Think about the joy you feel when looking at your toys or your children’s toys. Reflect on the deep emotions that run through you as you pick up soft baby clothes and run your fingers through them. You can let go of childhood memorabilia and toys by imagining another parent feeling that same joy. Imagine a child playing with the item you covet. Picture their chubby hands reaching out to grab for it as they look up at their parents and smile.
Why let that stuff sit in a box where it can decay, fall apart or discolor? Why not let a new family enjoy it while it is still in good condition?
What to Keep From Your Childhood
I remind myself of all of these things as I whittle down the stack of baby toys sitting before me. My connection to the physical objects lessens over time, and each time I return to the stash, it’s easier to donate them. I can’t part with everything just yet, but I have a feeling I will soon enough.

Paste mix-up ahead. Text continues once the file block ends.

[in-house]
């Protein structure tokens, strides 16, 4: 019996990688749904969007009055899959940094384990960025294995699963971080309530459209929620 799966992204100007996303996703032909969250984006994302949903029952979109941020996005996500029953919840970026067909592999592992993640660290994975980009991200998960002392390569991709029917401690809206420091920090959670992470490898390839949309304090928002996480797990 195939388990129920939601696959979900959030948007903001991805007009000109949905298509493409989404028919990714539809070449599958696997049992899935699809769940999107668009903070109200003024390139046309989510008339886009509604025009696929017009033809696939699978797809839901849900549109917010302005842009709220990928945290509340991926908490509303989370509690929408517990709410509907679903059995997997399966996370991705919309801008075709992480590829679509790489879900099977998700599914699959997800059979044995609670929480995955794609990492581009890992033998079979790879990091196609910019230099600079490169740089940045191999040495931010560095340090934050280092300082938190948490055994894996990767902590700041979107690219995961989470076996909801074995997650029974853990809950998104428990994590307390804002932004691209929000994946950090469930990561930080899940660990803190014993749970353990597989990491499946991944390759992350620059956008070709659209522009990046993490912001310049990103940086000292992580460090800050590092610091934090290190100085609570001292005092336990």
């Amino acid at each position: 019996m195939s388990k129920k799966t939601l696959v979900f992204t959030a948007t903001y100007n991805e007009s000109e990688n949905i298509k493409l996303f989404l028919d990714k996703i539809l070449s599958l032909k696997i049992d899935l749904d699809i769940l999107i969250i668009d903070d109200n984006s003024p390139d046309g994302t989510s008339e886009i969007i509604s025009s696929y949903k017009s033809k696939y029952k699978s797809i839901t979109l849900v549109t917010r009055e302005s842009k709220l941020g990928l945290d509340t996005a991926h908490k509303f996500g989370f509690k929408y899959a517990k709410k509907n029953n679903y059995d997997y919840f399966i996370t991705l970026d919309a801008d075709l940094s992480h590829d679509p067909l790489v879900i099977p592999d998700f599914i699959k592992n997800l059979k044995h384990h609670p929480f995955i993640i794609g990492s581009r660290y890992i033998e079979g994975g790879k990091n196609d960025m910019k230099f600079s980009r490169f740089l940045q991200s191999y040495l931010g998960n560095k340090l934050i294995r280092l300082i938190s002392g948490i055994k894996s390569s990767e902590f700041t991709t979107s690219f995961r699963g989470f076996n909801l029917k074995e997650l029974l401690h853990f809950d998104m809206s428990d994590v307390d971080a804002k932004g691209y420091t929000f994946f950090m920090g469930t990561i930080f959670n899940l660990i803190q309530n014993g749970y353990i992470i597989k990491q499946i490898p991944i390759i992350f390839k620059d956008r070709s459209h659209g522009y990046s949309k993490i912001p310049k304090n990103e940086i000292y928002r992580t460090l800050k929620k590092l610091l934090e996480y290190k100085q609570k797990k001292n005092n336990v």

In the meantime, I am writing a note about the baby toys I treasure. As I write, I realize my connection is not to the items inside that box but rather to my children whose little hands used to hold them.
How to Help Your Children Get Rid of Childhood Toys
If you think getting rid of childhood toys as an adult is challenging, imagine what it’s like for your children to part with their beloved possessions.
Luckily you can ease them through the process by starting from a very young age. If you’ve never attempted this before, it might help to begin before a major holiday or birthday.
Let your child know that a gift-giving event is coming up soon, and you don’t have enough room on the shelves for all the new toys and games that will arrive.
Knowing new toys are arriving can make it easier to donate or discard old ones for the first time.
Don’t Let Go of Childhood Toys Without Your Children
Some parents purge their children’s toys while they are in school or napping. Please try not to do this. Letting go of childhood toys is a valuable process for children to learn.